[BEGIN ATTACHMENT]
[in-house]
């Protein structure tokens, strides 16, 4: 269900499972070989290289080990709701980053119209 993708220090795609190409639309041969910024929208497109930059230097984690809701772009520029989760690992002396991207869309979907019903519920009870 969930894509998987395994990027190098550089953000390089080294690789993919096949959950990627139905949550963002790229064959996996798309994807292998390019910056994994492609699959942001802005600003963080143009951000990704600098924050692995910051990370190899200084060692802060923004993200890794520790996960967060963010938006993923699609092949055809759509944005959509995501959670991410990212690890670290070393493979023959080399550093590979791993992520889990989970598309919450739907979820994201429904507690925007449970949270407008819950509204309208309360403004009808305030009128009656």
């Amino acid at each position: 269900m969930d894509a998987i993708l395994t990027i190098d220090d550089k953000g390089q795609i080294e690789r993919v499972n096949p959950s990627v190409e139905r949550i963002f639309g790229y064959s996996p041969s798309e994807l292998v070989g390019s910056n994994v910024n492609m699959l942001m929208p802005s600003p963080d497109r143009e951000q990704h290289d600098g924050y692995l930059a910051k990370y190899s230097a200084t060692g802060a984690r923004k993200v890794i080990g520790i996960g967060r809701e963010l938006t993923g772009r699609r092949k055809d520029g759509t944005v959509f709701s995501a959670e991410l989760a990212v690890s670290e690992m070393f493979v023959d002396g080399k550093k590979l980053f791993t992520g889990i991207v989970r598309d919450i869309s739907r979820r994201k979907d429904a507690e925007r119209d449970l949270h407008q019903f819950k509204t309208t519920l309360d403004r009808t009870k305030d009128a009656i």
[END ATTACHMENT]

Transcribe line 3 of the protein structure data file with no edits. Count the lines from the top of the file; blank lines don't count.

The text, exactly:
């Amino acid at each position: 269900m969930d894509a998987i993708l395994t990027i190098d220090d550089k953000g390089q795609i080294e690789r993919v499972n096949p959950s990627v190409e139905r949550i963002f639309g790229y064959s996996p041969s798309e994807l292998v070989g390019s910056n994994v910024n492609m699959l942001m929208p802005s600003p963080d497109r143009e951000q990704h290289d600098g924050y692995l930059a910051k990370y190899s230097a200084t060692g802060a984690r923004k993200v890794i080990g520790i996960g967060r809701e963010l938006t993923g772009r699609r092949k055809d520029g759509t944005v959509f709701s995501a959670e991410l989760a990212v690890s670290e690992m070393f493979v023959d002396g080399k550093k590979l980053f791993t992520g889990i991207v989970r598309d919450i869309s739907r979820r994201k979907d429904a507690e925007r119209d449970l949270h407008q019903f819950k509204t309208t519920l309360d403004r009808t009870k305030d009128a009656i």